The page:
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Low gas prices bad for the economy???

Discussion in 'Anything goes' started by hondo, Sep 19, 2006.

  1. PeteyPirate

    PeteyPirate Guest

    The market is controlled by an invisible hand. [/adamsmith]

  2. jgmacg

    jgmacg Guest

    The hand is Exxon's. And the only reason it's briefly invisible is that it's in your pocket.
  3. PeteyPirate

    PeteyPirate Guest

    I prefer to go with the rational explanation. Gas is an almost perfectly inelastic product right now, meaning that demand doesn't change regardless of what the price is. Products can only have high prices and remain inelastic for the short-term, economically speaking, before the demand curve flattens a bit. This is also the best time for competition (different energy sources) to enter the market.

    If that doesn't make sense to you, think about this: Why would you believe that this conspiracy is the ONE THING that the Bush administration managed to pull off competently? It seems too complicated.
  4. dog428

    dog428 Active Member

    It's not a Bush administration scheme. They're not scheming to drive up the prices. They're allowing the oil companies to do it. They're accepting these bullshit excuses about Katrina and supply and demand and yada, yada, yada and they're allowing their base supporters to make a shitpot of money.

    And there have been several schemes the Bushies have pulled off, to an extent. The war in Iraq, Abramoff, wire-tapping -- they pulled all those off well enough to get what they wanted, they just got caught afterward.
  5. PeteyPirate

    PeteyPirate Guest

    The oil companies didn't make up the laws of supply and demand. If their prices truly were too high, consumers would not buy gas. Publicly traded companies are money-making machines. They will sell their product at the highest possible price that people will still buy it for. This is basic firm theory, and the oil companies are caught up in a perfect storm of controversy while doing the same thing that any other profit-seeking entity would do. Do they catch tax breaks and pollution breaks through their relationships with the White House? Sure. But selling gas at high prices is not some devious conspiracy they are getting away with. It is the free market at work in a country where people can't get their minds around the idea of not driving and are therefore dependent on oil.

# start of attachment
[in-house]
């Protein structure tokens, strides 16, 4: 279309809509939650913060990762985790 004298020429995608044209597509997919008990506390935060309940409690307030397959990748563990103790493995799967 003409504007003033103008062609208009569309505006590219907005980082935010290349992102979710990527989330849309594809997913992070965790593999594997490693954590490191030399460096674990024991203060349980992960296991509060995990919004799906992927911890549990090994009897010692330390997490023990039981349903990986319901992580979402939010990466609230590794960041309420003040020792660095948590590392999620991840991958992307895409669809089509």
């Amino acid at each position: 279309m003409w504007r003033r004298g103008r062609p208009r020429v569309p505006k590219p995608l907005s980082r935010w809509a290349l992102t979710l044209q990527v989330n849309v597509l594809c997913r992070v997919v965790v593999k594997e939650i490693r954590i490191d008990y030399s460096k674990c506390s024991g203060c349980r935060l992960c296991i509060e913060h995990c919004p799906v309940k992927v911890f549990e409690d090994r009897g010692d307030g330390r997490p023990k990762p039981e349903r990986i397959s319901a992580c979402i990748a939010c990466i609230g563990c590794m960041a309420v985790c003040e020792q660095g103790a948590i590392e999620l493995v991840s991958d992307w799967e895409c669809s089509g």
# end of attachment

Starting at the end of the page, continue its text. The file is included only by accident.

6. dog428

    dog428 Active Member

    It's not as simple as "supply and demand." If it were just that, gas prices wouldn't have maintained their high levels over the past year. There would've been a price bump during normal times and a big bump after Katrina, but there's absolutely no legit excuse for the prolonged high prices.

    They're tinkering with the prices on two fronts -- refining and markets, mostly in the markets. I really don't want to go into details on this, partly because I don't think I have the knowledge to even adequately explain it. But there was a case involving BP from earlier this year, in which the company was accused of manipulating the market, that would offer some decent insight.

    The bottom line: Gas prices didn't suddenly multiply by three for no damn reason. Supply didn't decrease for anywhere near the same period of time gas prices were up and demand didn't increase significantly at any point.

    Also, I'm tired of hearing the argument that we should drive less. OK, I'll drive less. But the guy driving the UPS truck, the guy driving that semi and the guy driving that airplane, I don't see them following along. I understand the premise -- that we should attempt to decrease our dependence on oil. That's a fine notion, but it's like saying we should decrease our dependence on electricity. There's only so much dependence you can eliminate.
  7. PeteyPirate

    PeteyPirate Guest

    You're right about one thing. You don't have the knowledge.
  8. dog428

    dog428 Active Member

    That's rather sad. Here I thought we were having a civil, friendly discussion and the first time you can't come up with an intelligent response you turn to a personal attack.

    Nice work.
  9. Columbo

    Columbo Active Member

    He did win.... twice.
  10. Football_Bat

    Football_Bat Well-Known Member

    I would watch the news to see whether oil companies are waiting till after the November elections to shut down refineries for winter blend. They usually start doing that in early October.

    If they keep flooding the market with gas and driving prices down farther, that'll be great for those of us who drive ... but it'll send up a big red flag.

    Never mind Bush — The oil companies have as much at stake in November as Bush does, if not more. If the Democrats regain Congress, the joyride's over for both Bush and Big Oil. Once they start digging into their escapades, Enron's gonna look like a carnival game.
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